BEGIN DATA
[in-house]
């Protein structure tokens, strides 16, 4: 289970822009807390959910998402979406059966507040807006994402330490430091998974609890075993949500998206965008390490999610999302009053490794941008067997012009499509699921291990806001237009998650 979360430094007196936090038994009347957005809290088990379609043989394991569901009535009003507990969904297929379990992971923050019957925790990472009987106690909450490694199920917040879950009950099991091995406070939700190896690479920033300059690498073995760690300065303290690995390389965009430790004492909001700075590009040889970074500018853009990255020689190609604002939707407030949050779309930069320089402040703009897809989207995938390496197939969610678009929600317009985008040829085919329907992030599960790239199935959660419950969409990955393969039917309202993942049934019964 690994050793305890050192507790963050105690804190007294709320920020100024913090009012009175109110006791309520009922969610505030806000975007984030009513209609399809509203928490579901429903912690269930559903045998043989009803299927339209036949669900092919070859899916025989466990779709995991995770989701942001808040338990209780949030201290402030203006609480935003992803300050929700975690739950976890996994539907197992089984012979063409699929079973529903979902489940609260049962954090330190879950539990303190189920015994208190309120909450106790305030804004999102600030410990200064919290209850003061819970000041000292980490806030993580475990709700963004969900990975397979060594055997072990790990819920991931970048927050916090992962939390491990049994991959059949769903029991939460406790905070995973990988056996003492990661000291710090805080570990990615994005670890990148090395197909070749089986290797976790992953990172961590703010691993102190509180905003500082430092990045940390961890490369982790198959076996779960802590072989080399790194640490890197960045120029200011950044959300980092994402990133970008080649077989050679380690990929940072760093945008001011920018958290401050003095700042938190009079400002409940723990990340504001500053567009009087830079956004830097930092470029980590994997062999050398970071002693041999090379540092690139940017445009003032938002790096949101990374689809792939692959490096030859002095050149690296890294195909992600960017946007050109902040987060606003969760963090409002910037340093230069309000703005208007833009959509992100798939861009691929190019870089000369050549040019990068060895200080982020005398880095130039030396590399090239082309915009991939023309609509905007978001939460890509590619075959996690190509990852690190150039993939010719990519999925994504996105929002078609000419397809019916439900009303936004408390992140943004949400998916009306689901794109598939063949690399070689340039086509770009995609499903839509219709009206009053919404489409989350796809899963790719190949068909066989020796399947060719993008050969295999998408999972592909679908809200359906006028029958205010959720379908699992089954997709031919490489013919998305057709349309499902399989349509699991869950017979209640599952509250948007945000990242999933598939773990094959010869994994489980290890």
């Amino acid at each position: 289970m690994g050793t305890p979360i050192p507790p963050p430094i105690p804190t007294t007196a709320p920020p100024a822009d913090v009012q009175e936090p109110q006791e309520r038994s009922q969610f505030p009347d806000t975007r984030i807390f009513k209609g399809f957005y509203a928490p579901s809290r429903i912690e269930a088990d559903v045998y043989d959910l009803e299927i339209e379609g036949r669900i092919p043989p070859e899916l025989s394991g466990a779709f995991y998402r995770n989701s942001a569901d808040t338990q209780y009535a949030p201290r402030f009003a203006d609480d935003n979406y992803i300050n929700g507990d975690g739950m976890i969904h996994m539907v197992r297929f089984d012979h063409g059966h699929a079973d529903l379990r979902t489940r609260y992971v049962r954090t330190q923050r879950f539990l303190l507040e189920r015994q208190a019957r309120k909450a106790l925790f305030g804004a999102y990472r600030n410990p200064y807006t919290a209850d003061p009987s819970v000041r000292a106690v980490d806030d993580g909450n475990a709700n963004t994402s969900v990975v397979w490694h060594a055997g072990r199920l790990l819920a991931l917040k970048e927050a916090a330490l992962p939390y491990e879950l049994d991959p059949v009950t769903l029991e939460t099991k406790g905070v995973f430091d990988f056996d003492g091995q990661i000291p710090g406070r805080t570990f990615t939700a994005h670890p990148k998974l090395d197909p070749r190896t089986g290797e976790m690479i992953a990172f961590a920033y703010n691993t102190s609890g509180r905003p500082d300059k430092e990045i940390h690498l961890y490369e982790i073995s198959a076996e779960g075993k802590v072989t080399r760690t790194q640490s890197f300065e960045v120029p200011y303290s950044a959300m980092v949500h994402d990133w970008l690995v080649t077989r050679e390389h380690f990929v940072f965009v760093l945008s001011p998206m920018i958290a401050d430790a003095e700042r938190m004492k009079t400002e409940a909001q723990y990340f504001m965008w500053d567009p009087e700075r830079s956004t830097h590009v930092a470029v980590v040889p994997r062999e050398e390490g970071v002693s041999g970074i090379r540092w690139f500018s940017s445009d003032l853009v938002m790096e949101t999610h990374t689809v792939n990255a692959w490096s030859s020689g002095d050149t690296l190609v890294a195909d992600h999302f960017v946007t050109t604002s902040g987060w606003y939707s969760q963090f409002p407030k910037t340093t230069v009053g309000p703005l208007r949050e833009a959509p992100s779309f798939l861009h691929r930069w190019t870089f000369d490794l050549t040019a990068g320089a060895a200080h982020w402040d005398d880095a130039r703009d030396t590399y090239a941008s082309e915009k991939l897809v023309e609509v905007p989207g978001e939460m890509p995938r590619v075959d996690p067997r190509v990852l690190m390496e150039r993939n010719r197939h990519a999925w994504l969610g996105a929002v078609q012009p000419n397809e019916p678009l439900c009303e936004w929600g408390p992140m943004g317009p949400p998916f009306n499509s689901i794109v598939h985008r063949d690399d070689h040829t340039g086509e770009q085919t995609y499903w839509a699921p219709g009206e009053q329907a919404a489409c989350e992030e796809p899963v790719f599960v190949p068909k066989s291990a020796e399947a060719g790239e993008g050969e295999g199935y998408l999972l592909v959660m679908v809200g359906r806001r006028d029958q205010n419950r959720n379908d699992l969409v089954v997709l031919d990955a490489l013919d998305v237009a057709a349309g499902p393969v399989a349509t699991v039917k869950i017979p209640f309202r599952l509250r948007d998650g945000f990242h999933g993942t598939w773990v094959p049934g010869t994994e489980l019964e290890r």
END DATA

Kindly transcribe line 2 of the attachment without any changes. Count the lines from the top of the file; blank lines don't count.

């Protein structure tokens, strides 16, 4: 289970822009807390959910998402979406059966507040807006994402330490430091998974609890075993949500998206965008390490999610999302009053490794941008067997012009499509699921291990806001237009998650 979360430094007196936090038994009347957005809290088990379609043989394991569901009535009003507990969904297929379990992971923050019957925790990472009987106690909450490694199920917040879950009950099991091995406070939700190896690479920033300059690498073995760690300065303290690995390389965009430790004492909001700075590009040889970074500018853009990255020689190609604002939707407030949050779309930069320089402040703009897809989207995938390496197939969610678009929600317009985008040829085919329907992030599960790239199935959660419950969409990955393969039917309202993942049934019964 690994050793305890050192507790963050105690804190007294709320920020100024913090009012009175109110006791309520009922969610505030806000975007984030009513209609399809509203928490579901429903912690269930559903045998043989009803299927339209036949669900092919070859899916025989466990779709995991995770989701942001808040338990209780949030201290402030203006609480935003992803300050929700975690739950976890996994539907197992089984012979063409699929079973529903979902489940609260049962954090330190879950539990303190189920015994208190309120909450106790305030804004999102600030410990200064919290209850003061819970000041000292980490806030993580475990709700963004969900990975397979060594055997072990790990819920991931970048927050916090992962939390491990049994991959059949769903029991939460406790905070995973990988056996003492990661000291710090805080570990990615994005670890990148090395197909070749089986290797976790992953990172961590703010691993102190509180905003500082430092990045940390961890490369982790198959076996779960802590072989080399790194640490890197960045120029200011950044959300980092994402990133970008080649077989050679380690990929940072760093945008001011920018958290401050003095700042938190009079400002409940723990990340504001500053567009009087830079956004830097930092470029980590994997062999050398970071002693041999090379540092690139940017445009003032938002790096949101990374689809792939692959490096030859002095050149690296890294195909992600960017946007050109902040987060606003969760963090409002910037340093230069309000703005208007833009959509992100798939861009691929190019870089000369050549040019990068060895200080982020005398880095130039030396590399090239082309915009991939023309609509905007978001939460890509590619075959996690190509990852690190150039993939010719990519999925994504996105929002078609000419397809019916439900009303936004408390992140943004949400998916009306689901794109598939063949690399070689340039086509770009995609499903839509219709009206009053919404489409989350796809899963790719190949068909066989020796399947060719993008050969295999998408999972592909679908809200359906006028029958205010959720379908699992089954997709031919490489013919998305057709349309499902399989349509699991869950017979209640599952509250948007945000990242999933598939773990094959010869994994489980290890």